An Afghan interpreter who helped US forces in Afghanistan has accepted that he likely will not be evacuated from the country and is going to die, but does not regret sacrificing his life for doing “a good thing,” he said recently.
Many fear that the Taliban will retaliate against those who aided the US during their time in the country — along with their loved ones.
The man, identified only by the name “Carl,” who helped the US for over a decade, described witnessing the suicide bombings at the Kabul airport that killed 169 Afghan civilians and 13 US service members on Thursday.
The Afghan interpreter, himself part of the massive crowd of civilians hoping to flee the country at the airport, described the event in horrifying detail.
“When the explosion happened, so everybody started running … and I was pushing … toward the explosion because I knew that there would be casualties,” Carl stated to Fox News. The man hoped to help the injured.
“There was a woman, she was crying, and there was a baby that was lying on the ground, so I went for her. I grabbed her and put her on my shoulder… I tried to get her to the hospital – we got in a bad traffic… When I get to the hospital, she died right in my hands,” he recalled.
Chances of evacuation slim for Afghan interpreter after US withdrawal
The United States announced that it had completed its withdrawal of U.S. service members from Afghanistan on Monday evening. The U.S. had set August 31st as the deadline for their withdrawal from the middle eastern country, ending an occupation that has lasted for 20 years.
Now that the last US forces have left the country, signaling the end of one of the longest wars in US history, the Afghan interpreter’s chances of fleeing the country are slight.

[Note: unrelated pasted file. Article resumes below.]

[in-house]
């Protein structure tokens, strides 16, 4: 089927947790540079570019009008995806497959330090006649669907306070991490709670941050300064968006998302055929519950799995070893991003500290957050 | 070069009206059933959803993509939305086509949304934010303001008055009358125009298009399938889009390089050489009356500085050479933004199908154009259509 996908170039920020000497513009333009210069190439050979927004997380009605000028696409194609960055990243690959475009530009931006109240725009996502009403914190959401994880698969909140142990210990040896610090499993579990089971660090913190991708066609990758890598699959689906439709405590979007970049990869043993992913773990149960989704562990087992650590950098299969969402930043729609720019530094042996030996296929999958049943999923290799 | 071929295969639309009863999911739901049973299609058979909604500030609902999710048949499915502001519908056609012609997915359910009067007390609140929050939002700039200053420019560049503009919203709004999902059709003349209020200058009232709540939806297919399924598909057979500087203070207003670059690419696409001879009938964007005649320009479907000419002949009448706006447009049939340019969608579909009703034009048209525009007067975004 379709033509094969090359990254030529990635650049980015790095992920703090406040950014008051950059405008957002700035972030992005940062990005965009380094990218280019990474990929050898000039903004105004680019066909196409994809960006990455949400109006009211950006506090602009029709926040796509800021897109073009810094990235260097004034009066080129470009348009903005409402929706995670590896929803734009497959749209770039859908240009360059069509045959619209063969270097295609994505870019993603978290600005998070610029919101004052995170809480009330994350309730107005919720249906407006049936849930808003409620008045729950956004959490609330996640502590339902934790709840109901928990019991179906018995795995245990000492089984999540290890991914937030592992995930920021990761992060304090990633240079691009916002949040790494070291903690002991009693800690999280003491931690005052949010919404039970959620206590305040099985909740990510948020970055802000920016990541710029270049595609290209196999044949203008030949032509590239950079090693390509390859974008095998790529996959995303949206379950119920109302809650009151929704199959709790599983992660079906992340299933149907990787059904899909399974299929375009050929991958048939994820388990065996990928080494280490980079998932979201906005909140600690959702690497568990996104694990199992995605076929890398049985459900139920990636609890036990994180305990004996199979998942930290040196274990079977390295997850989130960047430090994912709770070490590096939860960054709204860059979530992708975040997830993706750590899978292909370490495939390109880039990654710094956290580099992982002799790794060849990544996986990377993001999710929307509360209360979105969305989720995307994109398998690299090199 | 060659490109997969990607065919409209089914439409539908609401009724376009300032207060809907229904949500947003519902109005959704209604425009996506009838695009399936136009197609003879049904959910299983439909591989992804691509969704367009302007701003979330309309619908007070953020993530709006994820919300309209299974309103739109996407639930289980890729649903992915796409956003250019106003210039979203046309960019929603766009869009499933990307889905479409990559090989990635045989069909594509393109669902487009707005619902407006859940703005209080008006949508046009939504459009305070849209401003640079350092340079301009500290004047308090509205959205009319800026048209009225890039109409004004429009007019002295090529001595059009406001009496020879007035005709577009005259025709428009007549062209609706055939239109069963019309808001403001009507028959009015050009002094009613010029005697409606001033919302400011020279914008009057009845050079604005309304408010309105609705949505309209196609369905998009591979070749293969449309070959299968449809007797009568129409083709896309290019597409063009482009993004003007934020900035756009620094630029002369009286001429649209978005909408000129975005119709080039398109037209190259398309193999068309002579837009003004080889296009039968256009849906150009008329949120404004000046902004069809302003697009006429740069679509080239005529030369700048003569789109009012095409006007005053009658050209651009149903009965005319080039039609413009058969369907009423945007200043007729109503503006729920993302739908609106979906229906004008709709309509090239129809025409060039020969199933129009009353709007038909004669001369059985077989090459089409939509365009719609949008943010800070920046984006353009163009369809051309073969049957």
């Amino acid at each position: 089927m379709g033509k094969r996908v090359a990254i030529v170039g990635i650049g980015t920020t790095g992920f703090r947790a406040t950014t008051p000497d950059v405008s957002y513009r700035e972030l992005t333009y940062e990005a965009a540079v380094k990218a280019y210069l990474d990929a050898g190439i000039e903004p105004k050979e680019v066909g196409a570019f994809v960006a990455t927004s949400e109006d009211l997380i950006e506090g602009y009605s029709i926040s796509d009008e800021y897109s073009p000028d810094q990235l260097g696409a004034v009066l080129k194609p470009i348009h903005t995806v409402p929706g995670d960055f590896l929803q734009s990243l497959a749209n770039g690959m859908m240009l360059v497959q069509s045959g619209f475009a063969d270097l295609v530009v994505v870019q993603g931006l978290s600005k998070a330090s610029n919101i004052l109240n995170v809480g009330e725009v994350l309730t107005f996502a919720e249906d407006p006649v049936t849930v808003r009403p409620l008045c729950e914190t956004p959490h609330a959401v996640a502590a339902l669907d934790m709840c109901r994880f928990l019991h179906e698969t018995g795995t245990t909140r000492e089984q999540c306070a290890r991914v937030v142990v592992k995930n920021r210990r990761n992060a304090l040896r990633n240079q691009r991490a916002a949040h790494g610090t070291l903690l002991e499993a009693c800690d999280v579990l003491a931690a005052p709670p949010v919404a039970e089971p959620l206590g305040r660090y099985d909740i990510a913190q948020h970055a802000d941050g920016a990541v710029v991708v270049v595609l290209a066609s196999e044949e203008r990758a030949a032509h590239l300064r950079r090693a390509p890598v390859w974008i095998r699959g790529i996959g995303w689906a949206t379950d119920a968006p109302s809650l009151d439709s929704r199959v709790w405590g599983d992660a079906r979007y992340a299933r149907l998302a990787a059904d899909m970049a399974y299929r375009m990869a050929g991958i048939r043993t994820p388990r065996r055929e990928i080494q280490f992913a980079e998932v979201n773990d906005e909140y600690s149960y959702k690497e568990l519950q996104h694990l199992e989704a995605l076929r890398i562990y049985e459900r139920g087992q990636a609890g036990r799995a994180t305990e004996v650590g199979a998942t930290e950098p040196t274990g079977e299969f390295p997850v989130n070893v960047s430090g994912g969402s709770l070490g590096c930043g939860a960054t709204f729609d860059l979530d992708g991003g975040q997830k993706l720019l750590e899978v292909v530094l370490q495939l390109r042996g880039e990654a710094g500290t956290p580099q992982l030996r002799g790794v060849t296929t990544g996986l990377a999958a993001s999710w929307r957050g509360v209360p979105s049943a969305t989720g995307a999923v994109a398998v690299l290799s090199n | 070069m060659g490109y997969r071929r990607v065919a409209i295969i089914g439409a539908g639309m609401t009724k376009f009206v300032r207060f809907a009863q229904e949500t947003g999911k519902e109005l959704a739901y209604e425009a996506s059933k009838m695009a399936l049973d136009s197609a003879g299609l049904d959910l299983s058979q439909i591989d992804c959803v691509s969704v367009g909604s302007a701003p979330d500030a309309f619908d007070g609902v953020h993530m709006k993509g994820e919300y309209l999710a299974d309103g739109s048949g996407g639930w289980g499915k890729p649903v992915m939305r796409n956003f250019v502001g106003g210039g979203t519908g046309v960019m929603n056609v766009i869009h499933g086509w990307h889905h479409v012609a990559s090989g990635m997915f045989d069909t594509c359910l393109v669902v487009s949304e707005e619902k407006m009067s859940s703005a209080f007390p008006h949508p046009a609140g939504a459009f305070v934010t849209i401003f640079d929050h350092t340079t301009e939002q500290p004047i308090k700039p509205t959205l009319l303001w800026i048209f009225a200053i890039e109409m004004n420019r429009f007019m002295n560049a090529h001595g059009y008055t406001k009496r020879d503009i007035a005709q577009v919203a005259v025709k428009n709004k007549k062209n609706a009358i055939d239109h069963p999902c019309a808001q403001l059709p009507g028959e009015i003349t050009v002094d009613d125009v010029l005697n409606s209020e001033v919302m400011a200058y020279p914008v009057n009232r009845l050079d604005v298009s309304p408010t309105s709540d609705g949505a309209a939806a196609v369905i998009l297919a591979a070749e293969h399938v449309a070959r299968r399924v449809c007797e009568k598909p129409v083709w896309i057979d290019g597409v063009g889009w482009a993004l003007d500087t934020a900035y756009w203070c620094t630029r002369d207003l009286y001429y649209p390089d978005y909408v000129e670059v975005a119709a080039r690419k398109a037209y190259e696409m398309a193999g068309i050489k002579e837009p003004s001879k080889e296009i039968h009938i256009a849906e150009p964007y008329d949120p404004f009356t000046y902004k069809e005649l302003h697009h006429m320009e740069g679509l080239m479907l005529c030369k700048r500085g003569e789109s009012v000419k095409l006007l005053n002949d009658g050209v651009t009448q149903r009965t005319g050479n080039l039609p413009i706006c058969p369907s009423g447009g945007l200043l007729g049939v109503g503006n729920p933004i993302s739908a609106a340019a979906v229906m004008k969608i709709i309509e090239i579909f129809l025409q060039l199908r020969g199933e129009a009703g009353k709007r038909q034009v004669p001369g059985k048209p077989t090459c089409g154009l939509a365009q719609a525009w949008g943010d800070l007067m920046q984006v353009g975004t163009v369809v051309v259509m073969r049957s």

There are at least 100 to 200 U.S. citizens remaining in Afghanistan who are currently awaiting evacuation, according to the most recent estimates. Residents of Afghanistan who hold U.S. passports have also been seeking alternate methods of leaving the country.
Jen Wilson, the COO of Army Week Association, who was included on the segment on Fox News in which Carl was interviewed, expressed her dedication to helping the man escape the country.
“I’m going to die for a good thing”
Despite this effort to extract him, the Afghan interpreter seemingly accepted that he will not be able to leave the country, and will likely be killed by the Taliban.
“I know that I’m going to be left behind … I know that I’m going to get killed,” Carl stated flatly.
Although he believes he will not survive, Carl stated that he does not regret helping the American effort in Afghanistan.
“The good thing is that I’m not going to die for a bad thing. I’m going to die for a good thing. What I did, I will never regret it because I have tried to help people,” he stated.
Wilson, clearly moved by Carl’s statement, stressed that she will continue to help him leave. “If it is the last thing I do, we’re going to get you out,” she promised the Afghan interpreter who had for so long risked his life to help US forces.
US begins fight against ISIS-K
Although the US has officially left Afghanistan in a military capacity, the country is still focused on diplomatic efforts there.
Secretary of State Antony Blinken said on Monday that the US is entering a new phase of “engagement” with Afghanistan after the turbulence of the Taliban’s rise to power and the terrorist attack executed by ISIS-K at the Kabul airport:
“A new chapter of America’s engagement with Afghanistan has begun. It’s one in which we will lead with our diplomacy. The military mission is over. A new diplomatic mission has begun,” he vowed.